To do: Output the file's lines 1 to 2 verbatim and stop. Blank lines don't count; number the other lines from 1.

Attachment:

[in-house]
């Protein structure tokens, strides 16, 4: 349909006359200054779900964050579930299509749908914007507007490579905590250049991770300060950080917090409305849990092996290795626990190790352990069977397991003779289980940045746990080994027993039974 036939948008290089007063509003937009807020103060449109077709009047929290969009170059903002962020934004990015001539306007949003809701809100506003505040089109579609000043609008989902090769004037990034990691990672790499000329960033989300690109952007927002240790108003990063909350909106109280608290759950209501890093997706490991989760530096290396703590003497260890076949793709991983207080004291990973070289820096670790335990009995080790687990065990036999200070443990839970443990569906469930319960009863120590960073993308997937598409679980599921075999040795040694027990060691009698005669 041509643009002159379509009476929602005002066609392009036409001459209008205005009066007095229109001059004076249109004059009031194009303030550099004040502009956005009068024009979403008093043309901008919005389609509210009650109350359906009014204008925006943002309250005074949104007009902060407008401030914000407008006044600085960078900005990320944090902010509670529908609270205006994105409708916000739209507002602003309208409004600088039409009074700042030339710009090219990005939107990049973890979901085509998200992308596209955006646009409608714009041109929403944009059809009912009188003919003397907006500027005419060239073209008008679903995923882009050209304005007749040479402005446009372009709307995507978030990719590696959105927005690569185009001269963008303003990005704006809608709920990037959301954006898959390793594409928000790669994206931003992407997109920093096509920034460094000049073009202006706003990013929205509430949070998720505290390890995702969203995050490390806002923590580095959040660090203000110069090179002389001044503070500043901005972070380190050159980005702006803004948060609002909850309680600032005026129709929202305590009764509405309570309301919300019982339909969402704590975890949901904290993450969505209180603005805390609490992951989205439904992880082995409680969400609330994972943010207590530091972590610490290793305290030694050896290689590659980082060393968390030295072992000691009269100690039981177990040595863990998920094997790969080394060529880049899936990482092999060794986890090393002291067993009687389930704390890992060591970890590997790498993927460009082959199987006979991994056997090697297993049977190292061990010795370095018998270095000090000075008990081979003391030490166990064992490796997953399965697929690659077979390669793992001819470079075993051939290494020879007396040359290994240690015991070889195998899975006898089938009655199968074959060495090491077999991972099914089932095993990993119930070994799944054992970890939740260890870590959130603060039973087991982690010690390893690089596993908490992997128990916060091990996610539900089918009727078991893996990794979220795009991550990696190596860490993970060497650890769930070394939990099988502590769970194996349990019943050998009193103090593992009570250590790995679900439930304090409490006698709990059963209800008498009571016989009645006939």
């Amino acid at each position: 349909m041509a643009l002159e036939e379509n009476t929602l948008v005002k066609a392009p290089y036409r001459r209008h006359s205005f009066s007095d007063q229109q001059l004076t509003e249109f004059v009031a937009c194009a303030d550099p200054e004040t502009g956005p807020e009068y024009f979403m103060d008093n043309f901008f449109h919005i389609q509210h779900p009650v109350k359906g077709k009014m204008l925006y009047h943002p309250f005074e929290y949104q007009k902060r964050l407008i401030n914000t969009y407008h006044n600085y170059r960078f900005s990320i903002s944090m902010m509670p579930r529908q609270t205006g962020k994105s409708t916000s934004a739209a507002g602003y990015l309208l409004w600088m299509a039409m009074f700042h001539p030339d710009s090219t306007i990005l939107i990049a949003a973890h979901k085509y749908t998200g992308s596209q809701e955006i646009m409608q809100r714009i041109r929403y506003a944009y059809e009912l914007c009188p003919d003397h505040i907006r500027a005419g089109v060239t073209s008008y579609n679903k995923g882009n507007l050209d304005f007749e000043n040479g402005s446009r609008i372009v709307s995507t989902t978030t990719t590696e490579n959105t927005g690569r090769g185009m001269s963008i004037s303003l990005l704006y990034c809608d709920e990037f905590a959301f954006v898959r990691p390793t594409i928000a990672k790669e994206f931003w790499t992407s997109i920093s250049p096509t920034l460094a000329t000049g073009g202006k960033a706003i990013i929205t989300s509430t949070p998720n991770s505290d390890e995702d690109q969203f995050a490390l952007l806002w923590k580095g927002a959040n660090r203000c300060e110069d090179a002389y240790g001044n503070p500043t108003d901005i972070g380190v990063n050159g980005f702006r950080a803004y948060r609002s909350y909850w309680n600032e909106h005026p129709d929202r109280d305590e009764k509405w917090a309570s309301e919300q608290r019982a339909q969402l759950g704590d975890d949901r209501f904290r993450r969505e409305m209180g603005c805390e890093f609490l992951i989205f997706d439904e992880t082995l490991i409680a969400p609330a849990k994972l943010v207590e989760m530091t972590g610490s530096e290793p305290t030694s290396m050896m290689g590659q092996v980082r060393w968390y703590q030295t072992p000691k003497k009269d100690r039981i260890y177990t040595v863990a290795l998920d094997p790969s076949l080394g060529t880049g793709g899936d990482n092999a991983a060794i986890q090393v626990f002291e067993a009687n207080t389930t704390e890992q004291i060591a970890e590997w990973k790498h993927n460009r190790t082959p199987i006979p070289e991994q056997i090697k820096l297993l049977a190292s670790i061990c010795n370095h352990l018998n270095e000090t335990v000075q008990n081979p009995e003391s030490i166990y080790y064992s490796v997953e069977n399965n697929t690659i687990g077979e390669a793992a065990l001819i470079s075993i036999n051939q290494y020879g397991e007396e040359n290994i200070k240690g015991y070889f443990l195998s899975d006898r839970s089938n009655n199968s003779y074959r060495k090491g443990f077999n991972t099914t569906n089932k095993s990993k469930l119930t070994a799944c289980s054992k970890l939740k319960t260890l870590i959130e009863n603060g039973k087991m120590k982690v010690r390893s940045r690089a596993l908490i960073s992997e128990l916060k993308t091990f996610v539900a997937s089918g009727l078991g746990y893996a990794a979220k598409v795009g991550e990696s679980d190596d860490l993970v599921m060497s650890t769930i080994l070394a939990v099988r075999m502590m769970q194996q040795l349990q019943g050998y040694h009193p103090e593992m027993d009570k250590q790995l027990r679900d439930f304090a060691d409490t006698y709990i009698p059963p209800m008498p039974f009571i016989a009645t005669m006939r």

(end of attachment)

[in-house]
């Protein structure tokens, strides 16, 4: 349909006359200054779900964050579930299509749908914007507007490579905590250049991770300060950080917090409305849990092996290795626990190790352990069977397991003779289980940045746990080994027993039974 036939948008290089007063509003937009807020103060449109077709009047929290969009170059903002962020934004990015001539306007949003809701809100506003505040089109579609000043609008989902090769004037990034990691990672790499000329960033989300690109952007927002240790108003990063909350909106109280608290759950209501890093997706490991989760530096290396703590003497260890076949793709991983207080004291990973070289820096670790335990009995080790687990065990036999200070443990839970443990569906469930319960009863120590960073993308997937598409679980599921075999040795040694027990060691009698005669 041509643009002159379509009476929602005002066609392009036409001459209008205005009066007095229109001059004076249109004059009031194009303030550099004040502009956005009068024009979403008093043309901008919005389609509210009650109350359906009014204008925006943002309250005074949104007009902060407008401030914000407008006044600085960078900005990320944090902010509670529908609270205006994105409708916000739209507002602003309208409004600088039409009074700042030339710009090219990005939107990049973890979901085509998200992308596209955006646009409608714009041109929403944009059809009912009188003919003397907006500027005419060239073209008008679903995923882009050209304005007749040479402005446009372009709307995507978030990719590696959105927005690569185009001269963008303003990005704006809608709920990037959301954006898959390793594409928000790669994206931003992407997109920093096509920034460094000049073009202006706003990013929205509430949070998720505290390890995702969203995050490390806002923590580095959040660090203000110069090179002389001044503070500043901005972070380190050159980005702006803004948060609002909850309680600032005026129709929202305590009764509405309570309301919300019982339909969402704590975890949901904290993450969505209180603005805390609490992951989205439904992880082995409680969400609330994972943010207590530091972590610490290793305290030694050896290689590659980082060393968390030295072992000691009269100690039981177990040595863990998920094997790969080394060529880049899936990482092999060794986890090393002291067993009687389930704390890992060591970890590997790498993927460009082959199987006979991994056997090697297993049977190292061990010795370095018998270095000090000075008990081979003391030490166990064992490796997953399965697929690659077979390669793992001819470079075993051939290494020879007396040359290994240690015991070889195998899975006898089938009655199968074959060495090491077999991972099914089932095993990993119930070994799944054992970890939740260890870590959130603060039973087991982690010690390893690089596993908490992997128990916060091990996610539900089918009727078991893996990794979220795009991550990696190596860490993970060497650890769930070394939990099988502590769970194996349990019943050998009193103090593992009570250590790995679900439930304090409490006698709990059963209800008498009571016989009645006939």